Narcissism now carries around a video camera, filming every aspect of our lives for others to consume and live vicariously through. Just as our governments and for-profit service providers are ruthlessly eroding any right or expectation to privacy and political context in our lives, so are we ourselves gleefully complicit in this shift towards a less nuanced, highly constructed view of what humanity should be striving towards.
It seems that there’s little we can do about this other than to become content creators ourselves. The obvious antidote would be to showcase and harness the power of these platforms for collective good over and above selfish endeavours. Otherwise, we will increasingly rely on forms of censorship as a blunt tool that will be misused and over-extended, becoming a problem in and of itself.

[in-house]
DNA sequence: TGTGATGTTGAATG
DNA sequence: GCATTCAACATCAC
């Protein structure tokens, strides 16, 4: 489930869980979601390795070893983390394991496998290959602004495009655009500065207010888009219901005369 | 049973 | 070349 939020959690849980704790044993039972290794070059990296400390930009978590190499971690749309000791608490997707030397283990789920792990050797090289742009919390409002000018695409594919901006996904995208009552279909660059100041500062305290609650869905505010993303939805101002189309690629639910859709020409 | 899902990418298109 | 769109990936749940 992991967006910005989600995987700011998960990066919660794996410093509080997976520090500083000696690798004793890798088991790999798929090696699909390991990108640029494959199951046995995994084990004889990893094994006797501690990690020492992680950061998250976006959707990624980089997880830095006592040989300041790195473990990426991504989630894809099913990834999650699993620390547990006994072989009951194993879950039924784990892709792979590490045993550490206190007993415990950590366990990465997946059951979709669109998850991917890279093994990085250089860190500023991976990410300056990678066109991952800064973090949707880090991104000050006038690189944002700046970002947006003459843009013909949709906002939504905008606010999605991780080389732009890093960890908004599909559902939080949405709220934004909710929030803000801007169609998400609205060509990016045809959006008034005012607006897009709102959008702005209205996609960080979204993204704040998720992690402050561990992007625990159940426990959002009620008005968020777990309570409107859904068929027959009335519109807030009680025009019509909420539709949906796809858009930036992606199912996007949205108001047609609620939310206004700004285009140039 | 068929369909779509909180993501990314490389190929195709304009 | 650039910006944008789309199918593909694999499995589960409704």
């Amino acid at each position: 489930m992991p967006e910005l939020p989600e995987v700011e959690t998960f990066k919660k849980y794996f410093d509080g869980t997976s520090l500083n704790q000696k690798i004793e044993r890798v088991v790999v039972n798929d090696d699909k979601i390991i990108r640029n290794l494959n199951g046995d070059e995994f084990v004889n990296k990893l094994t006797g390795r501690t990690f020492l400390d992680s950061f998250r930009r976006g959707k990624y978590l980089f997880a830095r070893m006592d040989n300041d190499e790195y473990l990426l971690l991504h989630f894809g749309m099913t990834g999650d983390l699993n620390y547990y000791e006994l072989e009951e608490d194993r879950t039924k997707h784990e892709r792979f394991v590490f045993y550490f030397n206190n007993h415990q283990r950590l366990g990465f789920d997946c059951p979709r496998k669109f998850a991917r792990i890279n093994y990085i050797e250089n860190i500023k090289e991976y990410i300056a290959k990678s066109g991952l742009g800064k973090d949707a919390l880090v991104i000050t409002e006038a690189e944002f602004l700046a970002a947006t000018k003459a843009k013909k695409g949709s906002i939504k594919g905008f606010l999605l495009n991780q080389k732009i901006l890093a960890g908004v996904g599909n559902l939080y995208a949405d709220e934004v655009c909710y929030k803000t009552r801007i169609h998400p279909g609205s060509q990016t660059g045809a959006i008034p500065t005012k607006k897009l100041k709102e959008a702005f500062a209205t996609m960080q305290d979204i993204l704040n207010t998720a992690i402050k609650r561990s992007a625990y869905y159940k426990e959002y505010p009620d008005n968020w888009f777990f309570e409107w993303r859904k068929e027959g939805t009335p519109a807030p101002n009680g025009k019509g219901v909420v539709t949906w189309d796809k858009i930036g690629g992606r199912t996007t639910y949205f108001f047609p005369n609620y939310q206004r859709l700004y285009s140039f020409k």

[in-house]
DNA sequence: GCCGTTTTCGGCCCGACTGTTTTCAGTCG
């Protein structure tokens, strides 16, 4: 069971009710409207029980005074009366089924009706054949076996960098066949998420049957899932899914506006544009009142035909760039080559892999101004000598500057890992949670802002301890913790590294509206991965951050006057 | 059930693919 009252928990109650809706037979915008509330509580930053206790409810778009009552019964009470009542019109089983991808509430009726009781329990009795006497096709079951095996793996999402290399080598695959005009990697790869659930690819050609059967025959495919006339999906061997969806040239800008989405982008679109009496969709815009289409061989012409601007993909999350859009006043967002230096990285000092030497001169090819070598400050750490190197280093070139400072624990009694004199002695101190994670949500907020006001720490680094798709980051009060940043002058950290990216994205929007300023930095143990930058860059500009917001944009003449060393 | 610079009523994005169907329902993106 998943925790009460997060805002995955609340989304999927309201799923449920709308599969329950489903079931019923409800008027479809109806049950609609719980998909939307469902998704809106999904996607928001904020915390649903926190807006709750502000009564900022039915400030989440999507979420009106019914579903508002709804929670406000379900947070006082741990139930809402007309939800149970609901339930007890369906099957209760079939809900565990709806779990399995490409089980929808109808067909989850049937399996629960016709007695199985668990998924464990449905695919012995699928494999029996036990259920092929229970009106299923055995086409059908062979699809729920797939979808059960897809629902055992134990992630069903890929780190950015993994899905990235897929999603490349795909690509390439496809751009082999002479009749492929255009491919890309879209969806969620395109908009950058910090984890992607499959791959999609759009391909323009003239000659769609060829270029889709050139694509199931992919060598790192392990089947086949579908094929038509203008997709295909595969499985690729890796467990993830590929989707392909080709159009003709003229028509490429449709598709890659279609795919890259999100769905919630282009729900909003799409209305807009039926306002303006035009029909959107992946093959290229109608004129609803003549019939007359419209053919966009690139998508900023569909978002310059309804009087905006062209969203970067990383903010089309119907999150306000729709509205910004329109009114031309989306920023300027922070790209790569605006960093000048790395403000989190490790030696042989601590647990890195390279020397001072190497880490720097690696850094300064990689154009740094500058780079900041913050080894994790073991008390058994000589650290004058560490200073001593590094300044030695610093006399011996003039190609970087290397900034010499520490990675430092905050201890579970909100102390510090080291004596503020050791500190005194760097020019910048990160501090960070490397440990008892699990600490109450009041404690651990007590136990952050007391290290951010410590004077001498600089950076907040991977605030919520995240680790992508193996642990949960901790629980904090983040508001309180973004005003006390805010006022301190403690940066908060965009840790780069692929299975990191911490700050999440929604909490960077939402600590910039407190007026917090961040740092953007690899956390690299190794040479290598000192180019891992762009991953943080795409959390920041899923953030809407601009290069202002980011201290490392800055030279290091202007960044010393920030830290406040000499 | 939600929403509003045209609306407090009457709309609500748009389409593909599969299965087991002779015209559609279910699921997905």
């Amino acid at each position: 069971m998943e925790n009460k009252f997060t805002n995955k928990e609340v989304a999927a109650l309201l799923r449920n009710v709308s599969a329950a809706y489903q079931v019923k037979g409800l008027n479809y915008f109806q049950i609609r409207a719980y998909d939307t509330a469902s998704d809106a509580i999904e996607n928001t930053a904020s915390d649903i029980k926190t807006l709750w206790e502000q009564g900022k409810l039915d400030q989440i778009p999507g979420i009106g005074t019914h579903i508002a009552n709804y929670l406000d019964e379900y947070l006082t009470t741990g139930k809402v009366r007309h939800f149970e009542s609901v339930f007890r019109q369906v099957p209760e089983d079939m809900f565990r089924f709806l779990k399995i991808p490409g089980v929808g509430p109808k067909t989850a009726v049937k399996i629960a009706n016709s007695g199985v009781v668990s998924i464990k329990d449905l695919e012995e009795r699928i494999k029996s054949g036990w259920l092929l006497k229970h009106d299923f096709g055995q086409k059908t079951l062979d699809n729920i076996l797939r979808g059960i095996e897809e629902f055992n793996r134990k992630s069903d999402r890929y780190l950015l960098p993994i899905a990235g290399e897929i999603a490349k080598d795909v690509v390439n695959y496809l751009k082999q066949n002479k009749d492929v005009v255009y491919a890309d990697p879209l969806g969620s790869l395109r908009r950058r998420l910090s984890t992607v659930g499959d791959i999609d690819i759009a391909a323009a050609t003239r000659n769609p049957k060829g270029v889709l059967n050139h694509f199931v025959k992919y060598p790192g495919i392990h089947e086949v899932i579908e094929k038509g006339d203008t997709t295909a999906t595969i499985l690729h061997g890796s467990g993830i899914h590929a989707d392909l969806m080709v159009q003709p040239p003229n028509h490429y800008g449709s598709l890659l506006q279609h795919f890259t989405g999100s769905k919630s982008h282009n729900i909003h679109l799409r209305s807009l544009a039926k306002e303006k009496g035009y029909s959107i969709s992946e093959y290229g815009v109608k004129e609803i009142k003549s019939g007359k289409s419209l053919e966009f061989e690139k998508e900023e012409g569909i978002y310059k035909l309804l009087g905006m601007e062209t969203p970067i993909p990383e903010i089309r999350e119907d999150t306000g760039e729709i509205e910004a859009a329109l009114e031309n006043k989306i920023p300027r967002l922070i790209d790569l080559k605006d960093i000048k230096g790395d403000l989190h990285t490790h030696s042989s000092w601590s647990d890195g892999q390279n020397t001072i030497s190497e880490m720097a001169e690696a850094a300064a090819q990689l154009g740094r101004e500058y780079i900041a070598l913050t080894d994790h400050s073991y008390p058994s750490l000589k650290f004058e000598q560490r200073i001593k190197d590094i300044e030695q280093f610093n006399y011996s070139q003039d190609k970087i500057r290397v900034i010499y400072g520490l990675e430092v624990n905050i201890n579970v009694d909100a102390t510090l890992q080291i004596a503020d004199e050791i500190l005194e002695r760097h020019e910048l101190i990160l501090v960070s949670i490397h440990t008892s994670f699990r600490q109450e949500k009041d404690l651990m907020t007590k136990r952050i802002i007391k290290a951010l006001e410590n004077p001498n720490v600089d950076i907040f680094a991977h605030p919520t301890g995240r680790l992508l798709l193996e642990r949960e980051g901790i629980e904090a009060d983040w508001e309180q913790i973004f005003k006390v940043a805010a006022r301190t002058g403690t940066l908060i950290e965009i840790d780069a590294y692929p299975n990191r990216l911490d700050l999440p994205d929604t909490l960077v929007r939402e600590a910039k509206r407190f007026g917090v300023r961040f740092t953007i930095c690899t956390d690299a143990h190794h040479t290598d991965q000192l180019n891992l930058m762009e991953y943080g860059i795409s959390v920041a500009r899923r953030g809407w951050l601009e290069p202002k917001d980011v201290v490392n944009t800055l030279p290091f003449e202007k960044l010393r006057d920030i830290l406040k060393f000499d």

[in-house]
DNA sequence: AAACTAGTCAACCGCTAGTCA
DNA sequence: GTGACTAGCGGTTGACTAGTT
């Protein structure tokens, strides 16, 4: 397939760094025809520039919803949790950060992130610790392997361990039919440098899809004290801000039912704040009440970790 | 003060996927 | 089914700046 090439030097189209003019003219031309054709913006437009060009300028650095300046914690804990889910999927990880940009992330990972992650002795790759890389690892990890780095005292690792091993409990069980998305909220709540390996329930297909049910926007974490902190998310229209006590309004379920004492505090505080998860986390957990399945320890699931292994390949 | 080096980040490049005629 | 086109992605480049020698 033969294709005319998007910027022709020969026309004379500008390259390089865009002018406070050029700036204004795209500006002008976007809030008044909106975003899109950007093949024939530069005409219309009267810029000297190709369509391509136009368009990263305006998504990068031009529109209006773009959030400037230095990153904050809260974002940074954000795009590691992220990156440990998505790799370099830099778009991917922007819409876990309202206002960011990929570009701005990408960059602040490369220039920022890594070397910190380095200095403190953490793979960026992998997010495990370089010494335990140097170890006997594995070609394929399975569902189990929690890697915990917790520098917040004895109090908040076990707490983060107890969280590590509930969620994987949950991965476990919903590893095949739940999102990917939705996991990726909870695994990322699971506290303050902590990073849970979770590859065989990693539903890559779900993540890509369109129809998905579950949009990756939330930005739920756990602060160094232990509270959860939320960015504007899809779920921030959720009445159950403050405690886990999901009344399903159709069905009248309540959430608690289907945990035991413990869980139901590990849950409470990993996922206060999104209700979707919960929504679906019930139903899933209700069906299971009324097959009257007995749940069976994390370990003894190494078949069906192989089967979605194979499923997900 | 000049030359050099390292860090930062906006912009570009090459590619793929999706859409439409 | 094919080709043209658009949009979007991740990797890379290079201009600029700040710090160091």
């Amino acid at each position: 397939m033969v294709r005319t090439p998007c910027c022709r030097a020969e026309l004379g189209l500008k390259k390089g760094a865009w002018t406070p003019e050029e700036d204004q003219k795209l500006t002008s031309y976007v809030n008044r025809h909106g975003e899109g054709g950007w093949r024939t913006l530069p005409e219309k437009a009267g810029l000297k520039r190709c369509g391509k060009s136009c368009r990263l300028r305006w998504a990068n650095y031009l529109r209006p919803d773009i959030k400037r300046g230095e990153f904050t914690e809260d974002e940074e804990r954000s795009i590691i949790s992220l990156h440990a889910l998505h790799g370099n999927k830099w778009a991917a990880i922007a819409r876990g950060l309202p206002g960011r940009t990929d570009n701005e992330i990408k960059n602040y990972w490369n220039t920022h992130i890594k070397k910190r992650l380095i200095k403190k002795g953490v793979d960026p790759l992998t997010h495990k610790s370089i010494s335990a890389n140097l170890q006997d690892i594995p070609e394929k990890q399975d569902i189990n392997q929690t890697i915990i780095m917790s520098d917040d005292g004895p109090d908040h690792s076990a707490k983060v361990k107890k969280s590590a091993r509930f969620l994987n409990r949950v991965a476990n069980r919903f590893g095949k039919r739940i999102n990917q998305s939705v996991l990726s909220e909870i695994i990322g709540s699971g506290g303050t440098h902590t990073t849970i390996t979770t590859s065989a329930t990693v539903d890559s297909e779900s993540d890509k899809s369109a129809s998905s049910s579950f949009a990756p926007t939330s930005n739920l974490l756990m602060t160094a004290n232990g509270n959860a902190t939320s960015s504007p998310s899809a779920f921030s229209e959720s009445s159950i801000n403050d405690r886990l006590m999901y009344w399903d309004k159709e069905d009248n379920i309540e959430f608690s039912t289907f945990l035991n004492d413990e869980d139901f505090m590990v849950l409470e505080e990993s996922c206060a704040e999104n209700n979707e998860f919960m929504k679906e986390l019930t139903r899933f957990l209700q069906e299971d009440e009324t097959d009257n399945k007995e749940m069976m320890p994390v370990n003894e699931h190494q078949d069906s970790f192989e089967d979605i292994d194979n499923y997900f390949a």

It’s encouraging to note this creative response is already happening. There are already millions of people creating informative, positive, educational, uplifting content that speaks to the greater aspects of who we are.
Unfortunately though, for whatever combination of reasons, these forms of content are less favoured by the algorithms that serve us a vision of what is ‘most popular’. They are often less palatable to advertisers and corporate gate-keepers who are leading us blindly down a path towards a future where creative vision and innovation are downtrodden underneath a tidal-wave of merchandise touts and self-promoters.
If we can’t overcome this situation only through the addition of desirable content into the system, then there is a great deal of responsibility and agency placed on parents, peer groups and individuals to ensure that we are providing the proper contexts for these new forms of expression to be discussed and responded to. A positive outcome will depend on the level of involvement that people feel motivated to step up to.